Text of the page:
In a perfect world, we mamas would just clone ourselves. One clone could be at the office; another could be carpooling the kids. But the world’s not perfect and, unfortunately, we just can’t be everywhere at once.
Reese Witherspoon knows how it is. The 41-year-old mom of three (daughter Ava, 18, and sons Deacon, 14 and Tennessee, 5) has been balancing a busy career and motherhood since she was 23, and, notes that sometimes it’s the little things can get a mom down.
“And it hurts, you know?”
Yeah, we know, Reese.
Balancing career and family can be such a challenge, and every working mom has moments or days when you’d rather be with your kids than at the office, but that while missing pickups may make us wince when moms work their children’s development isn’t impacted.
There are definite benefits to growing up with a working mom. Studies have shown that interactions between working moms and their kids are cognitively stimulating and that working mothers read to their kids more. The research suggests parents who are aware of the time they spend away from their kids make an effort to make the time that they do have quality time.
For Witherspoon, this means being as present as possible when not at work. She tells USA Today as soon as she gets home, she puts her phone down to focus on family time. “We have family dinner. Weekends, I usually don’t work,” she says.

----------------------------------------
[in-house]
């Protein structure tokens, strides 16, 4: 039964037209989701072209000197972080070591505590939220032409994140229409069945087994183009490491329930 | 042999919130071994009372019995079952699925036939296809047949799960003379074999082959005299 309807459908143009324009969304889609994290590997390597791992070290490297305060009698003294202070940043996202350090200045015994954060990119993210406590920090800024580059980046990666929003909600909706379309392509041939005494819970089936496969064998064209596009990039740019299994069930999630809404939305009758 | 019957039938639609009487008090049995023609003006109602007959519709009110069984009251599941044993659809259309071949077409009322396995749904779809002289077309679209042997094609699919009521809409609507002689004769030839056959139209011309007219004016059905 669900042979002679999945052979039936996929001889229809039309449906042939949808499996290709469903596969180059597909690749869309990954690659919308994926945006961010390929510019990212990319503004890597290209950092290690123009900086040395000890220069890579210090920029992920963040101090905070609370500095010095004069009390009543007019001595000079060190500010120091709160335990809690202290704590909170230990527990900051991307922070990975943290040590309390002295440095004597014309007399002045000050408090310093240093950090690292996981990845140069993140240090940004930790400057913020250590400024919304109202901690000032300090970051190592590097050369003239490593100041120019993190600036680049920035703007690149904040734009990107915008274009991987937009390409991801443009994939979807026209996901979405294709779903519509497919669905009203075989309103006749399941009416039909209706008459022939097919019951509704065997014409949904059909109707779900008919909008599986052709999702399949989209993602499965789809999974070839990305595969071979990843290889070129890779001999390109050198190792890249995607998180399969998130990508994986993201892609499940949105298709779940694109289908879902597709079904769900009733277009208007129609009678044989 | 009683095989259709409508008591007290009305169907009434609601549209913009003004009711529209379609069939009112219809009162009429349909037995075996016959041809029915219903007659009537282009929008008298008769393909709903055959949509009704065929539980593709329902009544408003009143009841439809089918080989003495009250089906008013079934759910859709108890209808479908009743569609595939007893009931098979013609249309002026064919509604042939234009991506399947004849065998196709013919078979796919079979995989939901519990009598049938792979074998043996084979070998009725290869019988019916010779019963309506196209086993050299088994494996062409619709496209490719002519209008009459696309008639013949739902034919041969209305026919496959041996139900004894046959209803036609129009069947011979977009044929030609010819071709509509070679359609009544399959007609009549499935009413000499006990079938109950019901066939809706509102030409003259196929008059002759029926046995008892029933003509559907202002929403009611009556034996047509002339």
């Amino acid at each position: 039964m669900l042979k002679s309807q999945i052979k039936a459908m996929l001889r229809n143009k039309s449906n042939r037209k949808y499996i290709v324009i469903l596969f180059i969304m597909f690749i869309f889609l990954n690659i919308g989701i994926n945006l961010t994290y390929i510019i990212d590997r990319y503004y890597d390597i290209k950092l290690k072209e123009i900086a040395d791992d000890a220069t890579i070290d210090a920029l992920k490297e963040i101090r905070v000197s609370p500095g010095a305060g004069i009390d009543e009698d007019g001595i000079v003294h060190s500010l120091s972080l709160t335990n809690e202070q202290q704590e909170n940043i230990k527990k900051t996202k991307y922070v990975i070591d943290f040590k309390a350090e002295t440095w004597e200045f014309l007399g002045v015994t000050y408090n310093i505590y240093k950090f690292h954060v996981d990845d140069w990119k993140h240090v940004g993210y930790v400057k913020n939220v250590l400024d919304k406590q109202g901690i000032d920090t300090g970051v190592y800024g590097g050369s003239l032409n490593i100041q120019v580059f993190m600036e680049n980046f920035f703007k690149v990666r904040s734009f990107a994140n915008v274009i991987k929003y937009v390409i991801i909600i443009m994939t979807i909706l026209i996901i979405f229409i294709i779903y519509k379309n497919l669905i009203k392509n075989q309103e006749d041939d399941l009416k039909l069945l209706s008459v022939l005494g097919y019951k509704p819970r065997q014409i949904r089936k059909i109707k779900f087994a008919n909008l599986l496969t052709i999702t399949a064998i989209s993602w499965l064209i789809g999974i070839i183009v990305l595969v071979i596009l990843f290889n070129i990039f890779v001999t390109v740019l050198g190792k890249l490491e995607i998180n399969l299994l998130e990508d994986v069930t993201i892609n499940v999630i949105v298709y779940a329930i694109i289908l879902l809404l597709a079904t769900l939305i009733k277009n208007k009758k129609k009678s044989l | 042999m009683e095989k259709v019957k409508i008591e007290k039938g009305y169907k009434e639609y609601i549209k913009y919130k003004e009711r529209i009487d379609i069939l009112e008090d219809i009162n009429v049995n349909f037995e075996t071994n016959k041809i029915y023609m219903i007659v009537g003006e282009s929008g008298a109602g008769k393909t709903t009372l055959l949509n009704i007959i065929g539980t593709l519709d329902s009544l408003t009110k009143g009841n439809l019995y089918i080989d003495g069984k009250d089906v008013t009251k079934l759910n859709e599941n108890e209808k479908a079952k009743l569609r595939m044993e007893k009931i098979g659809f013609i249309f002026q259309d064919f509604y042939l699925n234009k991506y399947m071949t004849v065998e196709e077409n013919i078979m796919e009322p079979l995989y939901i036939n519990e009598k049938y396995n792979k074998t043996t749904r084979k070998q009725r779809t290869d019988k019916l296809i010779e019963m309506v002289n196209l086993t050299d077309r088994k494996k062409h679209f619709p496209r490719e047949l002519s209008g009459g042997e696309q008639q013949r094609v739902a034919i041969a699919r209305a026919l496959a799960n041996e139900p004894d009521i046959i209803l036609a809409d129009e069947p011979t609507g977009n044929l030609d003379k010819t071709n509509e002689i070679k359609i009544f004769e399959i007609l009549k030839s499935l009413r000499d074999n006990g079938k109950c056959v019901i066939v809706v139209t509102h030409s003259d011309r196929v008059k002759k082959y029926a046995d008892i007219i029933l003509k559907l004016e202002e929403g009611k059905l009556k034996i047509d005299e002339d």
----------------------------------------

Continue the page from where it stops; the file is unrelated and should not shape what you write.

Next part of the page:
Keeping her weekends for family (something Ashton Kutcher does, too, by the way) means Witherspoon’s kids get the best of her and still get the benefits of having a working mom.
Witherspoon herself was raised by a working mother (her mom was both a nurse and a teacher), and it shows. Research suggests that when women are raised by moms who instill strong career aspirations in their kids, they feel better about working as a parent in adulthood and that boys raised by working moms do more around the house as adults.
Some moms work, some stay home, some do both, and there’s no one-size-fits-all solution. Witherspoon has made the right choice for her family, and while her youngest would prefer her to be present for both school runs, her oldest son brought her to tears recently for another reason.
“When they saw me on stage with Oprah at the Golden Globes, my son who’s 14 texted me: ‘Mom, that was really amazing, and I’m really proud of who you are as a mom.’ That one got me. I’m going to cry,” she said.
Sometimes it hurts not to be the carpool mom. And sometimes it’s so worth it. You do you, mama.